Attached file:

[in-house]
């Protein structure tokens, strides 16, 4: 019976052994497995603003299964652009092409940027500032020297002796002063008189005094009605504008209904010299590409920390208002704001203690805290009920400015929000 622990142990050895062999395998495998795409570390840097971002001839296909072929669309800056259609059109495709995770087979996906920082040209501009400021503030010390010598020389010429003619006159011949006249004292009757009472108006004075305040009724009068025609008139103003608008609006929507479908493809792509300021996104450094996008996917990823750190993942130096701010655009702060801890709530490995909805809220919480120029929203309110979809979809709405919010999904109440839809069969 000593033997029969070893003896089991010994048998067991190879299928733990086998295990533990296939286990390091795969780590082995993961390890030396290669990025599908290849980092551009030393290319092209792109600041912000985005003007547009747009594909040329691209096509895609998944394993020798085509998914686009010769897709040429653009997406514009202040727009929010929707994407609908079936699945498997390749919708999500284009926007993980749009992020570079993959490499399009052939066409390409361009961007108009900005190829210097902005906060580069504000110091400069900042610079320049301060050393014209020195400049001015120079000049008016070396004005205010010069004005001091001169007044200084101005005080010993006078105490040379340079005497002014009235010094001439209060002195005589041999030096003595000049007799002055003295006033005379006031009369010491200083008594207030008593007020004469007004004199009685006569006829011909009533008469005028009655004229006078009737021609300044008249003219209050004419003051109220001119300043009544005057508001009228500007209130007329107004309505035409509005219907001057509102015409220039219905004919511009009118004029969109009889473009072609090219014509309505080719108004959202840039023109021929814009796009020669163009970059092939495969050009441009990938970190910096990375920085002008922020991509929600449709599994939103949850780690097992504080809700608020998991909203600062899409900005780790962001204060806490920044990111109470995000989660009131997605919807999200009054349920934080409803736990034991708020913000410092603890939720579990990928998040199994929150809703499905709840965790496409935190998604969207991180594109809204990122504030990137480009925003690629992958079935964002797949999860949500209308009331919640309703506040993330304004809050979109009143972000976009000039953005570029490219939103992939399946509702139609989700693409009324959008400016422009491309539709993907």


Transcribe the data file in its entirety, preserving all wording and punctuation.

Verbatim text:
[in-house]
């Protein structure tokens, strides 16, 4: 019976052994497995603003299964652009092409940027500032020297002796002063008189005094009605504008209904010299590409920390208002704001203690805290009920400015929000 622990142990050895062999395998495998795409570390840097971002001839296909072929669309800056259609059109495709995770087979996906920082040209501009400021503030010390010598020389010429003619006159011949006249004292009757009472108006004075305040009724009068025609008139103003608008609006929507479908493809792509300021996104450094996008996917990823750190993942130096701010655009702060801890709530490995909805809220919480120029929203309110979809979809709405919010999904109440839809069969 000593033997029969070893003896089991010994048998067991190879299928733990086998295990533990296939286990390091795969780590082995993961390890030396290669990025599908290849980092551009030393290319092209792109600041912000985005003007547009747009594909040329691209096509895609998944394993020798085509998914686009010769897709040429653009997406514009202040727009929010929707994407609908079936699945498997390749919708999500284009926007993980749009992020570079993959490499399009052939066409390409361009961007108009900005190829210097902005906060580069504000110091400069900042610079320049301060050393014209020195400049001015120079000049008016070396004005205010010069004005001091001169007044200084101005005080010993006078105490040379340079005497002014009235010094001439209060002195005589041999030096003595000049007799002055003295006033005379006031009369010491200083008594207030008593007020004469007004004199009685006569006829011909009533008469005028009655004229006078009737021609300044008249003219209050004419003051109220001119300043009544005057508001009228500007209130007329107004309505035409509005219907001057509102015409220039219905004919511009009118004029969109009889473009072609090219014509309505080719108004959202840039023109021929814009796009020669163009970059092939495969050009441009990938970190910096990375920085002008922020991509929600449709599994939103949850780690097992504080809700608020998991909203600062899409900005780790962001204060806490920044990111109470995000989660009131997605919807999200009054349920934080409803736990034991708020913000410092603890939720579990990928998040199994929150809703499905709840965790496409935190998604969207991180594109809204990122504030990137480009925003690629992958079935964002797949999860949500209308009331919640309703506040993330304004809050979109009143972000976009000039953005570029490219939103992939399946509702139609989700693409009324959008400016422009491309539709993907």